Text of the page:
Tchaikovsky’s Eugene Onegin, composed in 1877-78, was a unique composition during Tchaikovsky’s time. It dared to deviate from Pushkin’s famous “Onegin,” and the style was far from the bel canto operas with which the contemporary performers were familiar. The opera was composed in roughly eight months, during a turbulent time in Tchaikovsky’s mental and physical health. The simplicity of the subject matter, lack of on-stage drama, and use of music to convey common human emotions were all distinct choices to which Tchaikovsky personally related. Tchaikovsky himself called his work “lyrical scenes in three acts” rather than an opera and said:
“Those for whom the first requirement in an opera is theatrical action will not like it. Only those who look to opera for the musical recreation of feelings remote from the tragic and the theatrical, ordinary, simple, human feelings – they (I hope) will find satisfaction in my opera.”
The idea of Eugene Onegin began, interestingly enough, with Bizet’s Carmen. Tchaikovsky had just seen a production of the opera in Paris in 1877 and became inspired to write an opera “dealing with real human beings, not lay-figures.” The idea of using the text of Pushkin’s “Eugene Onegin” was suggested to Tchaikovsky by the singer Lavroskaya, and although the notion seemed absurd at first, Tchaikovsky eventually fell in love with the idea. The scene that struck Tchaikovsky the most was Tatyana’s Letter Scene, in which she stays up all night declaring her innocent and deeply felt love to Onegin.
“Another! No, there could never be another
To whom I’d give my love!
My life is bound to yours for ever;
This is decreed by heaven above.
Now my existence has a meaning,
Your noble soul for which I sigh.
I know that God above has sent you
To guard and love me till I die!"
It was highly ambitious of Tchaikovsky to even attempt to set such a well-known and beloved poem as Pushkin’s “Eugene Onegin,” which Tchaikovsky himself was very aware. Many sources have said that Tchaikovsky was probably not the best composer to set Pushkin’s story, as Tchaikovsky’s sentimentalities differed so much from Pushkin’s own ideas of romanticism. Tchaikovsky chose to ignore Pushkin’s use of irony and biting criticisms, instead taking the characters of the story and humanizing them in a way that displays their virtues as well as their flaws. A way Tchaikovsky removed Pushkin’s irony was by removing the “omniscient first-person narrator…(that created) ironic distance in the poem.” Tchaikovsky collaborated with the librettist Shilovsky to create a libretto that at times was true to Pushkin’s lines, but also was greatly tinted by Tchaikovsky’s own personal attitudes and desires for the characters and story line. Many times the text follows Pushkin’s up to a point of sarcasm or capriciousness in the narrator’s tone, and then simply leaves out that section. Instead of relying on a narrator that would slow down and distance the opera from audience members, Tchaikovsky uses his music as “background…to paint the background of the novel,” acting as “both narrator and translator.”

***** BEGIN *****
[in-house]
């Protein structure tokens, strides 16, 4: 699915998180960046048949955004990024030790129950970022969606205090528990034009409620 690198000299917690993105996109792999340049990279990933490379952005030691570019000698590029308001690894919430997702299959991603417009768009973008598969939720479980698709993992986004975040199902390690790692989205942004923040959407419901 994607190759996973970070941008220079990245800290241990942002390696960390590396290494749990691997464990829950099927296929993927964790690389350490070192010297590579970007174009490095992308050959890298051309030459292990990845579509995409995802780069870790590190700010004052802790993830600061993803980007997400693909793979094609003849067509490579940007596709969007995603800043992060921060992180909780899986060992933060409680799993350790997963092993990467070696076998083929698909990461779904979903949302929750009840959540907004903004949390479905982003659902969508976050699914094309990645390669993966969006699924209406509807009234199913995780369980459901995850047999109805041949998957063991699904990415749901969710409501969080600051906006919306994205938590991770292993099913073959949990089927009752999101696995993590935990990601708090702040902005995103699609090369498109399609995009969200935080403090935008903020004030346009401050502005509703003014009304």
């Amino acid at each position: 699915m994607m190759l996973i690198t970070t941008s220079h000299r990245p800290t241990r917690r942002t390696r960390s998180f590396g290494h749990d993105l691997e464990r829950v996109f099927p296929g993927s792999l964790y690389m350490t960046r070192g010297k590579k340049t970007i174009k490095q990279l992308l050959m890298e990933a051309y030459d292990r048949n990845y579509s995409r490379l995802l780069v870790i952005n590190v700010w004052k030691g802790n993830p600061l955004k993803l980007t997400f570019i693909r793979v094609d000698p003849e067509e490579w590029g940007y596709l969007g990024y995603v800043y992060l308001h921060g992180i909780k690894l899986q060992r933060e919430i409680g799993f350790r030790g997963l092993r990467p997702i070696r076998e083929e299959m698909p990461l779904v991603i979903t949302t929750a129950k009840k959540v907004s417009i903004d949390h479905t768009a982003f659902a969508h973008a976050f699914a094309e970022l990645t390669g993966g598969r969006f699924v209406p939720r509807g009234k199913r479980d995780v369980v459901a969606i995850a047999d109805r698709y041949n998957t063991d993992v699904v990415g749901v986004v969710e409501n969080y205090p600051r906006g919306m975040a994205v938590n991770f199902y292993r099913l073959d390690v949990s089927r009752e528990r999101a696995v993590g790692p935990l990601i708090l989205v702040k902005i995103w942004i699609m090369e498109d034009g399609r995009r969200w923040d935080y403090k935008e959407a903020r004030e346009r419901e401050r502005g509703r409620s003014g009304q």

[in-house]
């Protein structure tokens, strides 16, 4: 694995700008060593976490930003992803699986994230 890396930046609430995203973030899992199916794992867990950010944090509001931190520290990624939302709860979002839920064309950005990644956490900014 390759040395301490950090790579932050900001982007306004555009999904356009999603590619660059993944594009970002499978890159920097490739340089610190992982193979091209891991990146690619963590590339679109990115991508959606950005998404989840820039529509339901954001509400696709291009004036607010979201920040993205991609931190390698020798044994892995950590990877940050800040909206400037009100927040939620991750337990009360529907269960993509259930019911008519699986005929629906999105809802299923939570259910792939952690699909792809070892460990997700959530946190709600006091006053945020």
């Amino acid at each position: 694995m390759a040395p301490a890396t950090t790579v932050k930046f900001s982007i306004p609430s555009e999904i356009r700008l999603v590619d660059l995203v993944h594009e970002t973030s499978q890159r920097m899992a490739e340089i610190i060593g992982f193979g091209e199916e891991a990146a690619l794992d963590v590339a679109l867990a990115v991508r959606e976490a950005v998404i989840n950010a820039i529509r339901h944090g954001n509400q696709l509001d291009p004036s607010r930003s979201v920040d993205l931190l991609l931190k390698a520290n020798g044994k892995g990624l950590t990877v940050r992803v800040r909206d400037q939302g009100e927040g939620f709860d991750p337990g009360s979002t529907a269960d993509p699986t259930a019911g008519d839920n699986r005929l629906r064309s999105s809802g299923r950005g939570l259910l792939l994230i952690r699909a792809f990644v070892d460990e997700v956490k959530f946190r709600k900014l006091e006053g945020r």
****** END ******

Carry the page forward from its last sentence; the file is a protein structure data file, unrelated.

There are many different ways that Pushkin’s “Onegin” could have been interpreted. The ironic, criticizing overtones that are throughout the poem are so obvious that they could not be overlooked, therefore Tchaikovsky’s version is a clear departure from Pushkin’s original satirical intent. Tchaikovsky’s sympathetic nature clearly comes out in his Onegin by his portrayal, without deriding undertones, of simple, rustic human life. In the composer’s own words:
“(I) tried to express in music as sincerely and truthfully as I could, that which was in the text. Such truth and sincerity come not from the work of the intellect, but spring from inner feeling. To give this feeling life and warmth I have always tried to choose stories in which the characters are real, living mean whose feelings are like my own.”
Berlin, Isaiah. "Tchaikovsky, Pushkin and Onegin." The Musical Times 121 no. 1645 (1980).
Teachout, Terry. "A Quiet Place." Opera News 61 no. 15 (1997).